It also applies to all foods and food additives as well as containers, packaging, utensils and equipment used for food, detergents and disinfectants. In addition, it covers the premises, facilities and environment associated with food production or marketing.
While the law does not specifically call for hygiene standards for food-grade lubricants, it clearly states that harmful substances must not be introduced into processing environments. Today, demand for food-grade lubricants is increasing in China, driven largely by rising awareness within the local food processing community and the desire to export food products to Europe and North America.
The Importance Of Using Registered Lubricants
As today’s food manufacturers realise the importance of identifying contamination risks, the use of correctly registered products for the different applications in facilities provides a reliable prerequisite approach to complement a HACCP plan. While HACCP plans tend to focus on the handling of the actual ingredients and products, manufacturers now also need to consider seemingly peripheral aspects such as the lubricant on a chain. What may seem to be a minor issue could have a massive impact on a product, a company’s reputation and public health.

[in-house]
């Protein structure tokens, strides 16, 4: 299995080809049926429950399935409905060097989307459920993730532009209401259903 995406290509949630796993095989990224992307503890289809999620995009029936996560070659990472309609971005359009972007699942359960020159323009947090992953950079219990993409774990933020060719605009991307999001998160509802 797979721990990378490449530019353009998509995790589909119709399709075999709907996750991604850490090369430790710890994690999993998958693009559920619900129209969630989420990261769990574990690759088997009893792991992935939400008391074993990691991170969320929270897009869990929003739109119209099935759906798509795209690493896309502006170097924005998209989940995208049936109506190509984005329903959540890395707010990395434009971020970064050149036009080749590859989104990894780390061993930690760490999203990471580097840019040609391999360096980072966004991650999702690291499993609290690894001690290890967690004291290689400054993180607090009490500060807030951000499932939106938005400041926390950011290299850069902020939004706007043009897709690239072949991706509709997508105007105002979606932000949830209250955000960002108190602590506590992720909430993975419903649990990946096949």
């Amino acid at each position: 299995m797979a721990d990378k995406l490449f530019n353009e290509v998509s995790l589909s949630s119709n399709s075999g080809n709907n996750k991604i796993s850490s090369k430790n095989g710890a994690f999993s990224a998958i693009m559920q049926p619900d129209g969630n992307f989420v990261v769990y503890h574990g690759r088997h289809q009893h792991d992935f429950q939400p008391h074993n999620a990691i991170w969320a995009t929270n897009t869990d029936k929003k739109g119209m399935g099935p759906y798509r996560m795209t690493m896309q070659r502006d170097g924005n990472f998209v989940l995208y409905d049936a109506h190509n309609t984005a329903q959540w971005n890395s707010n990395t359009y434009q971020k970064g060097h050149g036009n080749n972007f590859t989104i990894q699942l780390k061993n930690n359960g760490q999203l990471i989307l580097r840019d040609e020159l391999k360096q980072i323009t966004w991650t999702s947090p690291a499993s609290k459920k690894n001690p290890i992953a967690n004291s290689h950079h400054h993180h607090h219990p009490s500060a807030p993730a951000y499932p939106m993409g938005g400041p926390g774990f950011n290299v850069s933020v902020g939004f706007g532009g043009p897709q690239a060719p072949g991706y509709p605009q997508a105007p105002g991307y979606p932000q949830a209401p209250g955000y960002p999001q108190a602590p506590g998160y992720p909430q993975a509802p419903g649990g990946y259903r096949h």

The use of registered H1 lubricants as part of a strong HACCP plan that looks at both the chemical and physical risks associated with food processing is an important and critical step toward completing certification to the Global Food Safety Initiative (GFSI) benchmarked standards.
In addition, the use of registered products is important, not just at the food manufacturer level, but even before that, at that of the manufacturer’s ingredient suppliers. Using registered products and ingredients is a critical link in the supply chain and one that can influence the success of achieving certification to a GFSI benchmarked standard.
The market for registered food-grade lubricants is growing fast, both because of the proliferation of new product development and, more importantly, because of the rapidly increasing demand for third-party registered products by food processors. Understanding what the product categories are, the value of sourcing and how to appropriately apply registered products are critical elements of a production facility’s quality plan and should be considered very closely by those responsible.